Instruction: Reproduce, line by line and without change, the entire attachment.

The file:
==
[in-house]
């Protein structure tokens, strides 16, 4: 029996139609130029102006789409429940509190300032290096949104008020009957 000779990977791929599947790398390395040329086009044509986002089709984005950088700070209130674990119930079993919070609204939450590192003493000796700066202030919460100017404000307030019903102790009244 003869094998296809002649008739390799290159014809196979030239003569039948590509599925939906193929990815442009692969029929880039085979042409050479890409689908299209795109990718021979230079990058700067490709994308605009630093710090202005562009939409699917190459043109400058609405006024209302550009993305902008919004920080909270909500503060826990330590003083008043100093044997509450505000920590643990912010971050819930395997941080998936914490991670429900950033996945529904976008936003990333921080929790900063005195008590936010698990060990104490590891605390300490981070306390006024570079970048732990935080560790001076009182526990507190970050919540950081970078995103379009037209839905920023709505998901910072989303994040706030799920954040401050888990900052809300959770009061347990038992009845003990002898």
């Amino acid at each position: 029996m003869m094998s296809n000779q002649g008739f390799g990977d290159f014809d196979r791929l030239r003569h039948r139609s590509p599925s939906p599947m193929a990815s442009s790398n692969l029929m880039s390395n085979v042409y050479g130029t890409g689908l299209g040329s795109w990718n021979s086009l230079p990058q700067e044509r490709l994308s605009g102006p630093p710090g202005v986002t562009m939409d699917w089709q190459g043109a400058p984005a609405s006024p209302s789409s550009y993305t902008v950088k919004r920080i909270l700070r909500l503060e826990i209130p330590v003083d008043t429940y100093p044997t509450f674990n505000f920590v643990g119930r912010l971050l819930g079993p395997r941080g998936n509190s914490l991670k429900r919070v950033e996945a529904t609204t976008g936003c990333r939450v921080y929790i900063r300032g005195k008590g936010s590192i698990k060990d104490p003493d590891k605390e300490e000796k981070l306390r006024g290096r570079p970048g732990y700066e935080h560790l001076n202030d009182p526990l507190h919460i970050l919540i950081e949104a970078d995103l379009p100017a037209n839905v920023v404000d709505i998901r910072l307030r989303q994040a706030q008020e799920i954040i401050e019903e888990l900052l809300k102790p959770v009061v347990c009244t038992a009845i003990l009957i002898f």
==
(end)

[in-house]
């Protein structure tokens, strides 16, 4: 029996139609130029102006789409429940509190300032290096949104008020009957 000779990977791929599947790398390395040329086009044509986002089709984005950088700070209130674990119930079993919070609204939450590192003493000796700066202030919460100017404000307030019903102790009244 003869094998296809002649008739390799290159014809196979030239003569039948590509599925939906193929990815442009692969029929880039085979042409050479890409689908299209795109990718021979230079990058700067490709994308605009630093710090202005562009939409699917190459043109400058609405006024209302550009993305902008919004920080909270909500503060826990330590003083008043100093044997509450505000920590643990912010971050819930395997941080998936914490991670429900950033996945529904976008936003990333921080929790900063005195008590936010698990060990104490590891605390300490981070306390006024570079970048732990935080560790001076009182526990507190970050919540950081970078995103379009037209839905920023709505998901910072989303994040706030799920954040401050888990900052809300959770009061347990038992009845003990002898």
């Amino acid at each position: 029996m003869m094998s296809n000779q002649g008739f390799g990977d290159f014809d196979r791929l030239r003569h039948r139609s590509p599925s939906p599947m193929a990815s442009s790398n692969l029929m880039s390395n085979v042409y050479g130029t890409g689908l299209g040329s795109w990718n021979s086009l230079p990058q700067e044509r490709l994308s605009g102006p630093p710090g202005v986002t562009m939409d699917w089709q190459g043109a400058p984005a609405s006024p209302s789409s550009y993305t902008v950088k919004r920080i909270l700070r909500l503060e826990i209130p330590v003083d008043t429940y100093p044997t509450f674990n505000f920590v643990g119930r912010l971050l819930g079993p395997r941080g998936n509190s914490l991670k429900r919070v950033e996945a529904t609204t976008g936003c990333r939450v921080y929790i900063r300032g005195k008590g936010s590192i698990k060990d104490p003493d590891k605390e300490e000796k981070l306390r006024g290096r570079p970048g732990y700066e935080h560790l001076n202030d009182p526990l507190h919460i970050l919540i950081e949104a970078d995103l379009p100017a037209n839905v920023v404000d709505i998901r910072l307030r989303q994040a706030q008020e799920i954040i401050e019903e888990l900052l809300k102790p959770v009061v347990c009244t038992a009845i003990l009957i002898f």